Amtak arrived about 45 minutes late to Albany. It was pitch dark and raining, and I don’t mean a Seattle drizzle. It was dumping. The station was closed and our bikes were leaning against a post in a narrow waiting area on the platform as the train pulled away.

I tried to make sense of my directions and figure out which way to go, but I couldn’t get oriented. There were no street signs in sight, and Tom struggled to read his GPS screen. We both wear glasses so vision was a serious issue. We headed out – in the wrong direction – and got lost. By the time we found our hotel, I’d taken a minor fall, Tom was starving, and we were drenched with frozen fingers and very bad attitudes. When the hotel clerk interrupted our check in to take a phone call and talk another guest through their HBO challenges as we dripped all over the lobby floor, I could feel Tom about to explode. “We need our room, please,” I said. “Now.”

Dinner was fast food across the street. Back in our room, Tom surprised me with a rain-soaked daffodil he’d nabbed on the walk back. Peace offering? After hot showers, we were finally warm, relaxed, and grateful for the flasks we carried.
Total Mileage: 9.4

Day Two
Friday, March 29
When we awoke to sunshine, we danced a happy dance and headed out. The first 10 miles or so were flat, fabulous farmland. A perfect slow cruise with lots of picture taking. 
Then we hit Scravel Hill Road. Not just one hill, but about 7 miles of them. We were definitely ready for lunch when we reached Jefferson. We found a wonderful Mexican restaurant called Guadalajara Grill where they used a traditional tortilladora to press handmade tortillas – something I hadn’t seen since I lived in Mexico City. My only regret was not partaking in the house margaritas, but we had too many miles ahead of us for that. By the time we crossed the narrow bridge over the Willamette River into Independence and found the College Inn of Monmouth, I was glad for our restraint.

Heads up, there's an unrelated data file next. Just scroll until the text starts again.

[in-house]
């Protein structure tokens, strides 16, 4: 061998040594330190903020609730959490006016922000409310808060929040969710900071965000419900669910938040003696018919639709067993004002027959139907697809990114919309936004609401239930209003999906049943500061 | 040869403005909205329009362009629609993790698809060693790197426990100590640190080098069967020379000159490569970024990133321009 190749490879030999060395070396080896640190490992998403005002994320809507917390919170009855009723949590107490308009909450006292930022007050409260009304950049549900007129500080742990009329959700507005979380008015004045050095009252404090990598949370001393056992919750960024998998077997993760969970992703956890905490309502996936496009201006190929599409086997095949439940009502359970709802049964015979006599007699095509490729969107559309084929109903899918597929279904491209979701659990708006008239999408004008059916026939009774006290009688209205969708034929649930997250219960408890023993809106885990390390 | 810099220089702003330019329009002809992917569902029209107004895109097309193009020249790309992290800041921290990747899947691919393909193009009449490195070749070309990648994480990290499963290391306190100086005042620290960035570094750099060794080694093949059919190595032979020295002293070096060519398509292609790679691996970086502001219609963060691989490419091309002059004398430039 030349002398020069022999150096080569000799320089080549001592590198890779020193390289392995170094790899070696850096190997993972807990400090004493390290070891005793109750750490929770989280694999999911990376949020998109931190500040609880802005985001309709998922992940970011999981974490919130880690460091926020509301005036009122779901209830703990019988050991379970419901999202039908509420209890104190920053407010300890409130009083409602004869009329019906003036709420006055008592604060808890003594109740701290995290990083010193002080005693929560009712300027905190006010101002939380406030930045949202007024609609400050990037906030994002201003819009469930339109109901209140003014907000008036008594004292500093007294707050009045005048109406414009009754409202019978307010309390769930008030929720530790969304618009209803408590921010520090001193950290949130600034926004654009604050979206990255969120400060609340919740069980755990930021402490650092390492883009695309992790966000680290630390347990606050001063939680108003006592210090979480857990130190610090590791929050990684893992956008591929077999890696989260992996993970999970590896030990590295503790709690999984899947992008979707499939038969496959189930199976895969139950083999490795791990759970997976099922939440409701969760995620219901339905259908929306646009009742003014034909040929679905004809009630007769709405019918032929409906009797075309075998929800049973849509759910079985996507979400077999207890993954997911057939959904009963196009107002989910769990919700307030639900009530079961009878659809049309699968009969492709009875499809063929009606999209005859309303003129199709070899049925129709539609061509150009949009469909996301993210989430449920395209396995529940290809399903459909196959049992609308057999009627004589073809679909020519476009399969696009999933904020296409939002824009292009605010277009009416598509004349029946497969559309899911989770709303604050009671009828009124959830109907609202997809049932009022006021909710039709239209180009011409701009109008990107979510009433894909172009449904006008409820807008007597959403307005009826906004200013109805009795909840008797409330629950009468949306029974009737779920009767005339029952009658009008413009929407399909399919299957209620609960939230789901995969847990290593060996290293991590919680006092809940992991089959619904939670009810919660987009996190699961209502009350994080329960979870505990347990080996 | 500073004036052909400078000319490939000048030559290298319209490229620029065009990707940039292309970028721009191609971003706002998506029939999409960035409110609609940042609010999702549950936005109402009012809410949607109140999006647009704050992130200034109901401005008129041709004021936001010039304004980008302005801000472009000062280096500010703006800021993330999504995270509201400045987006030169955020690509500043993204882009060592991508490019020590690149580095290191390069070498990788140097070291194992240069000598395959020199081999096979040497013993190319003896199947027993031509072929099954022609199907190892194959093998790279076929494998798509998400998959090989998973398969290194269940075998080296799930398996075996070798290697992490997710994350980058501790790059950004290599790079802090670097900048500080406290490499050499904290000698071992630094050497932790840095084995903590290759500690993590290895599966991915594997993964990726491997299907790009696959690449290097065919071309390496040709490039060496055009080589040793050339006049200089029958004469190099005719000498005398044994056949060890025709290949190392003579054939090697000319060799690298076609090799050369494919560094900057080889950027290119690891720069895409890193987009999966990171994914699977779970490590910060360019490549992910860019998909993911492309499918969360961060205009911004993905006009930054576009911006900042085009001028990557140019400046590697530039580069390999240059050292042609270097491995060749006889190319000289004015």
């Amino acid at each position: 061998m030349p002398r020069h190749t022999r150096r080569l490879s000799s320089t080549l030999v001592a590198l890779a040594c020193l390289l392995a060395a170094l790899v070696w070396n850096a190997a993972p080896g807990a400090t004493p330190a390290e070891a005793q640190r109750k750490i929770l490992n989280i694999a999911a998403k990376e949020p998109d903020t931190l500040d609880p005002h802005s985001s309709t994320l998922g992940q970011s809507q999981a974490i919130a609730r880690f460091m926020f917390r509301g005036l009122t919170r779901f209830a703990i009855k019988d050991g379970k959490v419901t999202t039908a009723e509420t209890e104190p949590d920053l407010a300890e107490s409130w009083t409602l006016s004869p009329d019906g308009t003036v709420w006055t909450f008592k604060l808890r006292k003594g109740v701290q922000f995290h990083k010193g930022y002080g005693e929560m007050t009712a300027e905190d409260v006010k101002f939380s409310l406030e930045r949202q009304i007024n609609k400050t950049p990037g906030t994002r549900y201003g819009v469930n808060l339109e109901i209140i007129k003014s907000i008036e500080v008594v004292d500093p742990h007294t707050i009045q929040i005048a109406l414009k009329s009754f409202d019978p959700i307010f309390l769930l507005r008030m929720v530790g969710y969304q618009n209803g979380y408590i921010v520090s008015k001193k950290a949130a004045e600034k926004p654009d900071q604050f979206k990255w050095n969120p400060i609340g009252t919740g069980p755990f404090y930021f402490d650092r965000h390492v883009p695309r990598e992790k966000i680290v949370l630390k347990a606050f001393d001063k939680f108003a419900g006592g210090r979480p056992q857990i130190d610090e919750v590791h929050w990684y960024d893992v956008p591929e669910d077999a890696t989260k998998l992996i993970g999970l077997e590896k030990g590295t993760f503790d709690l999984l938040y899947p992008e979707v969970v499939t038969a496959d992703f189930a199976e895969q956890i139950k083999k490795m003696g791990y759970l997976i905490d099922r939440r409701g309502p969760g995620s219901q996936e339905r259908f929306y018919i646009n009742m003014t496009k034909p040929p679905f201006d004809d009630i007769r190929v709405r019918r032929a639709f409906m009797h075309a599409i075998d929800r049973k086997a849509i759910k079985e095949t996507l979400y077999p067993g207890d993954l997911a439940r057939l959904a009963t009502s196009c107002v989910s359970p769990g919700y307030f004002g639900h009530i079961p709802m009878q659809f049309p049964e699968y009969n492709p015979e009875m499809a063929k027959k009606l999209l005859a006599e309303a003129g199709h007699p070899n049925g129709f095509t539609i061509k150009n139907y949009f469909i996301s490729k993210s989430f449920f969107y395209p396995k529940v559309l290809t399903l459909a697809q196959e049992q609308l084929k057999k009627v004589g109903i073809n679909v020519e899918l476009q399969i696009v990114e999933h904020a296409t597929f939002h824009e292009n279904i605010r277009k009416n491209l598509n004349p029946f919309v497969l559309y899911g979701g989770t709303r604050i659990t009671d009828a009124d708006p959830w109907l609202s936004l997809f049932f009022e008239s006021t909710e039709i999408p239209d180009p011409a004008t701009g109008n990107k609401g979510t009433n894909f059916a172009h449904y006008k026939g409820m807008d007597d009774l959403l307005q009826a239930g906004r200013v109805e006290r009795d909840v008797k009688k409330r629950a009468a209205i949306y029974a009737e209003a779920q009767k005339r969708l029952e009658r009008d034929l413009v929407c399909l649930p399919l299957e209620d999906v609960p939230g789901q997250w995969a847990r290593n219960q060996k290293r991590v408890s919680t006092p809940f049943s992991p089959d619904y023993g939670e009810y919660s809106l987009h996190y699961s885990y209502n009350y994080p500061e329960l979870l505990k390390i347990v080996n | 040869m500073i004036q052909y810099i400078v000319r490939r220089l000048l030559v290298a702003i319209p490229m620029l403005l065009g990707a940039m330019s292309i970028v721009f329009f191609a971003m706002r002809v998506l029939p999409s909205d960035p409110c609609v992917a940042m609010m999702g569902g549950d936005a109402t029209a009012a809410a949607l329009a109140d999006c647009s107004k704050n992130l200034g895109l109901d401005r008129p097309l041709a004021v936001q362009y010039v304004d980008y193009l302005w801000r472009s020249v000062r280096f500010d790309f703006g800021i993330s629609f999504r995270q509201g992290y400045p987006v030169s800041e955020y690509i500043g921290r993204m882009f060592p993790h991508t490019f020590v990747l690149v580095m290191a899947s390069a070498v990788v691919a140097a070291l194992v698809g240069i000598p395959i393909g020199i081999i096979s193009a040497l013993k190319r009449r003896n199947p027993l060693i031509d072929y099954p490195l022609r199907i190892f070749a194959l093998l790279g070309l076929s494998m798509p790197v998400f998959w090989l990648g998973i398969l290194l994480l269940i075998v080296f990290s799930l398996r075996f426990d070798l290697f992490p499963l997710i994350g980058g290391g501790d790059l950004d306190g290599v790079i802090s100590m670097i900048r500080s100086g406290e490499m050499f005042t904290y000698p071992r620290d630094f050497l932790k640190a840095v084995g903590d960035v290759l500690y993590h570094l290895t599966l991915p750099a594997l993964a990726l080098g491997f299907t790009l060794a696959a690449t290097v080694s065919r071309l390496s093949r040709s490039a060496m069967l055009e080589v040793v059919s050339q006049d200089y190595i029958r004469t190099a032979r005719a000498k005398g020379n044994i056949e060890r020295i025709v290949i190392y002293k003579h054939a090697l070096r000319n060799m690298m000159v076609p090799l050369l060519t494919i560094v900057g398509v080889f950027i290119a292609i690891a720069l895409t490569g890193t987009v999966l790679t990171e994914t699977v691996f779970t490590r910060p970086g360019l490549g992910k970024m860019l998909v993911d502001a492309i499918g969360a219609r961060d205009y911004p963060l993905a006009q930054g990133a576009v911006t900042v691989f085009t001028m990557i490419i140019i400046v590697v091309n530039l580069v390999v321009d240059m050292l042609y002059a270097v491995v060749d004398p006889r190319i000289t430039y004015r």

Tom’s always told me he’s good for about 20 miles max. Why he agreed to this trip is still beyond me. The last 8 or 9 miles and final climb before reaching the bridge was a chorus of complaints, but we made it without mishap. Unlike the lousy late meal of the prior evening, we celebrated with GF pizza, spinach salad and local cider at the Grain Station Brew Works right across the street from our hotel. A perfect day.
Total Mileage: 38.3

Day Three
Saturday, March 30 (Sunday, March 31)
Dinner had been so tasty at the Grain Station we started our day with a leisurely breakfast there before packing our panniers and poking around Independence. Of course, we had to stop at the local bookstore! We weren’t willing to try to outrace traffic over the bridge, so we again walked our bikes along the narrow sidewalk and headed to Salem.
More hills. Not mountains, mind you, but also not the idyllic flat trail I imagined. A quiet country road winding through vineyards along the banks of the Willamette River it was not. In fact, we rarely saw the river and only passed one winery on the entire trip. We rode the shoulder most of the way and twice speeding motorists or their passengers cursed and honked at us. Once a guy actually opened the passenger door of a fast moving truck to yell at either me or the car behind him. I prefer to think he was spewing his anger at the other driver, but who knows. Let's just say, we were relieved when we left the road at Minto Brown Island Park just outside of Salem.
Our timing was perfect, or so we thought. We cycled around town before locking up our bikes at the Amtrak station and celebrating with cider and a late lunch at the local Ram. With time to spare, we explored the Willamette University campus and shopped for a picnic dinner on the train home. Then we returned to the station to catch our train back to Seattle. And we waited. Again Amtrak was delayed. Our 5:41 p.m. departure became a 7:09 p.m. departure. 

It was a long ride home. The sight of our son-in-law and his bright red truck just outside the doors of King Street Station waiting for us at 12:33 a.m. was a glorious relief.

And that little daffodil Tom picked for me during the dark deluge Thursday night? It made the entire trip with me and is now safely tucked away inside the flower press Tom made for our daughter Erin in elementary school. A memento of all the glorious and not so glorious adventures on our daffodil ride.